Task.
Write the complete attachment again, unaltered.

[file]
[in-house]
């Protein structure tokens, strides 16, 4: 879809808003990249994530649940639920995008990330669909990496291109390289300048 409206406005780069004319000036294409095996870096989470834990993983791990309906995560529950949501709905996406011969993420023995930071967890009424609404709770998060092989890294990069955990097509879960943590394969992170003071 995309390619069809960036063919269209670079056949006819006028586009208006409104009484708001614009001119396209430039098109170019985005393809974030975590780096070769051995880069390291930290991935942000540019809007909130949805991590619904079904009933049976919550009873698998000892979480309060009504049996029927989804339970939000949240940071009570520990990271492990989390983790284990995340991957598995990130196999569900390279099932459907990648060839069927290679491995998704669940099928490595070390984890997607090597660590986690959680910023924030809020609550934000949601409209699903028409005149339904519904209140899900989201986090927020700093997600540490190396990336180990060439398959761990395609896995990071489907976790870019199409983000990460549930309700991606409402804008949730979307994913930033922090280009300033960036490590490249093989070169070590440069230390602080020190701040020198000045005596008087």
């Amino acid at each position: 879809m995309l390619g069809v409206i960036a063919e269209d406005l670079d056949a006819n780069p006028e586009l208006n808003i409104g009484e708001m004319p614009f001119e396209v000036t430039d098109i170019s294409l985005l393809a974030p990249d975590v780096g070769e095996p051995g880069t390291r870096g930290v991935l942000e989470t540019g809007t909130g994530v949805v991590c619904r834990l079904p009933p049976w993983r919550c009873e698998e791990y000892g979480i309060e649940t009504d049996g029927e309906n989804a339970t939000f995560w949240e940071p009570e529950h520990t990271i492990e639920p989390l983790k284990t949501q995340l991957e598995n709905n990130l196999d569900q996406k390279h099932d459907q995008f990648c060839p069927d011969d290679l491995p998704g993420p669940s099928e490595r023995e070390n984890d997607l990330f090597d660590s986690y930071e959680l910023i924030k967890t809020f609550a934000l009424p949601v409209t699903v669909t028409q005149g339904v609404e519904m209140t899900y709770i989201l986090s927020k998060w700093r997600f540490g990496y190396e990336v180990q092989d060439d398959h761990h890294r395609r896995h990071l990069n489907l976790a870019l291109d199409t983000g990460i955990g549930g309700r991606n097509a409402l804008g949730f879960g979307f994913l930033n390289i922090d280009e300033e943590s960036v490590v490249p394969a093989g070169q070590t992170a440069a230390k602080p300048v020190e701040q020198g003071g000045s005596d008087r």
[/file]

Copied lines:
[in-house]
């Protein structure tokens, strides 16, 4: 879809808003990249994530649940639920995008990330669909990496291109390289300048 409206406005780069004319000036294409095996870096989470834990993983791990309906995560529950949501709905996406011969993420023995930071967890009424609404709770998060092989890294990069955990097509879960943590394969992170003071 995309390619069809960036063919269209670079056949006819006028586009208006409104009484708001614009001119396209430039098109170019985005393809974030975590780096070769051995880069390291930290991935942000540019809007909130949805991590619904079904009933049976919550009873698998000892979480309060009504049996029927989804339970939000949240940071009570520990990271492990989390983790284990995340991957598995990130196999569900390279099932459907990648060839069927290679491995998704669940099928490595070390984890997607090597660590986690959680910023924030809020609550934000949601409209699903028409005149339904519904209140899900989201986090927020700093997600540490190396990336180990060439398959761990395609896995990071489907976790870019199409983000990460549930309700991606409402804008949730979307994913930033922090280009300033960036490590490249093989070169070590440069230390602080020190701040020198000045005596008087």
């Amino acid at each position: 879809m995309l390619g069809v409206i960036a063919e269209d406005l670079d056949a006819n780069p006028e586009l208006n808003i409104g009484e708001m004319p614009f001119e396209v000036t430039d098109i170019s294409l985005l393809a974030p990249d975590v780096g070769e095996p051995g880069t390291r870096g930290v991935l942000e989470t540019g809007t909130g994530v949805v991590c619904r834990l079904p009933p049976w993983r919550c009873e698998e791990y000892g979480i309060e649940t009504d049996g029927e309906n989804a339970t939000f995560w949240e940071p009570e529950h520990t990271i492990e639920p989390l983790k284990t949501q995340l991957e598995n709905n990130l196999d569900q996406k390279h099932d459907q995008f990648c060839p069927d011969d290679l491995p998704g993420p669940s099928e490595r023995e070390n984890d997607l990330f090597d660590s986690y930071e959680l910023i924030k967890t809020f609550a934000l009424p949601v409209t699903v669909t028409q005149g339904v609404e519904m209140t899900y709770i989201l986090s927020k998060w700093r997600f540490g990496y190396e990336v180990q092989d060439d398959h761990h890294r395609r896995h990071l990069n489907l976790a870019l291109d199409t983000g990460i955990g549930g309700r991606n097509a409402l804008g949730f879960g979307f994913l930033n390289i922090d280009e300033e943590s960036v490590v490249p394969a093989g070169q070590t992170a440069a230390k602080p300048v020190e701040q020198g003071g000045s005596d008087r």